Check out my comparison between low and high output pickups to learn more.

Check out this YouTube video to hear the difference.

Burstbucker Type 3 vs ’57 Classic

The Burstbucker Type 3 pickups are generally used in the bridge position and paired with a Type 2 in the neck.

The Burstbucker Type 3 has a higher output compared to the ’57 Classic so sounds more gritty and distorts more easily. If you like the sound of the ’57 Classic but want a bit more output, then consider the ’57 Classic Plus which is more overwound.

The Type 3 is unpotted so produces a bit more feedback, and the unbalanced coils also reduce the hum cancelling effect slightly. However, the Type 3 sounds a bit more lively and dynamic compared to the ’57 Classic.

Both pickups use alnico II magnets so have that warm, vintage tone, however the Type 3 pickup sounds a little bit more modern and aggressive due to that higher output.

Burstbucker Pro vs ’57 Classic

The Burstbucker Pros use alnico V magnets whereas the ’57 Classics use alnico II magnets. This means that the Burstbucker Pros sound a bit brighter and more aggressive compared to the ’57 Classics which sound a bit warmer and more mellow and give you a more vintage tone.

Check out my comparison between the different types of alnico magnets to learn more.

Both pickups are potted so aren’t as dynamic as the Burstbucker Type 1/2/3, but suffer less from feedback. The Pros have unbalanced coils so will hum a bit more but sound less compressed and more open in comparison to the ’57 Classic with balanced coils.

In terms of the output, the neck version of the Burstbucker Pro and the ’57 Classic are pretty similar, however the bridge version of the Burstbucker Pro has a higher output so sounds more aggressive and distorted.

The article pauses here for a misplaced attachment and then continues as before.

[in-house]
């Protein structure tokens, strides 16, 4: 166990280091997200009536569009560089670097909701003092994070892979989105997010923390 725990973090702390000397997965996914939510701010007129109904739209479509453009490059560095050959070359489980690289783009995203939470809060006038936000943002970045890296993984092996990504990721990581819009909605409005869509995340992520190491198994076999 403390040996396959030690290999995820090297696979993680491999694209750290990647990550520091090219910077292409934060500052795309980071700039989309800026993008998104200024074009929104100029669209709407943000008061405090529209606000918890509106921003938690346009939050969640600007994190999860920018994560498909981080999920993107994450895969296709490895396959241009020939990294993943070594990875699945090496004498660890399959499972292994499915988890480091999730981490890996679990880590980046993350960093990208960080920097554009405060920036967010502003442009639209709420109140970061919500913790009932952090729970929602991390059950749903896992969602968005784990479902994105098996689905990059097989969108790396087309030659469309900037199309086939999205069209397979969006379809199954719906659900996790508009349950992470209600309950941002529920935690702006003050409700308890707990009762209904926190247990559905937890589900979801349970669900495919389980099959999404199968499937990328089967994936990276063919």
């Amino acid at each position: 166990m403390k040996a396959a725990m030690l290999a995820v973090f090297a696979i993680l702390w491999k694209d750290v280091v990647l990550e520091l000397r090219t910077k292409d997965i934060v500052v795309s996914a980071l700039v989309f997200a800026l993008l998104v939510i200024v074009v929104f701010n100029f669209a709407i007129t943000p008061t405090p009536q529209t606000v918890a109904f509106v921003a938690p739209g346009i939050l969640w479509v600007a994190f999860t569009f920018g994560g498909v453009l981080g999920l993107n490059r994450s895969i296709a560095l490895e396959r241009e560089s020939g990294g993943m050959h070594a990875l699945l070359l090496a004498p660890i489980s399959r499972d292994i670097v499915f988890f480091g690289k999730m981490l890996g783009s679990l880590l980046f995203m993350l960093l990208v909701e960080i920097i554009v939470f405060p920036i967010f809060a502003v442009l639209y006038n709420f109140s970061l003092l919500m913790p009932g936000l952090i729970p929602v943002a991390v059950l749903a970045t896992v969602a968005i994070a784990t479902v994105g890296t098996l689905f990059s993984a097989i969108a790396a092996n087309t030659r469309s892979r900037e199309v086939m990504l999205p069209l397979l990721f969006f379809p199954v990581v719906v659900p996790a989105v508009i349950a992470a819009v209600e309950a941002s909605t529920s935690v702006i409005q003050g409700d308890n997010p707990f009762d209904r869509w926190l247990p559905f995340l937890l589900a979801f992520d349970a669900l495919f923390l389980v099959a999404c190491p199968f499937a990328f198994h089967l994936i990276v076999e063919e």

Check out this YouTube video to hear the differences in action.

Pickup Wiring and Design Options

The ’57 Classic is available with either 2-conductor or 4-conductor wiring, whereas the Burstbuckers are only available with 2-conductor wiring. This means that you can coil split the ’57 Classics if you go for the 4-conductor version, but you don’t get that option out of the box with the Burstbuckers.

In terms of colors, you also get more options with the ’57 Classics. Here is a table to summarise the options available.

OptionBurstbucker’57 Classic
Nickel 2-ConductorYesYes
Black 2-ConductorNoYes
Zebra 2-ConductorNoYes
Gold 2-ConductorNoYes
Nickel 4-ConductorNoYes

Price Comparison

The Burstbucker pickups cost between $149 and $175 and the ’57 Classic pickups cost between $129 and $169 depending on which design option you select. Here are links to all the pickups available on Guitar Center so you can check the current prices.

Check out these other pickup comparisons
Burstbuckers vs 490R/498T
Burstbucker vs Custombucker
Gibson ’57 Classic vs 490R/T and 498T


Hey, I'm Heather. I started playing an electric guitar when I was given a Squier Strat for my birthday around 15 years ago. I now own an acoustic guitar and several electric guitars including my personal favourite, a PRS SE Custom 24.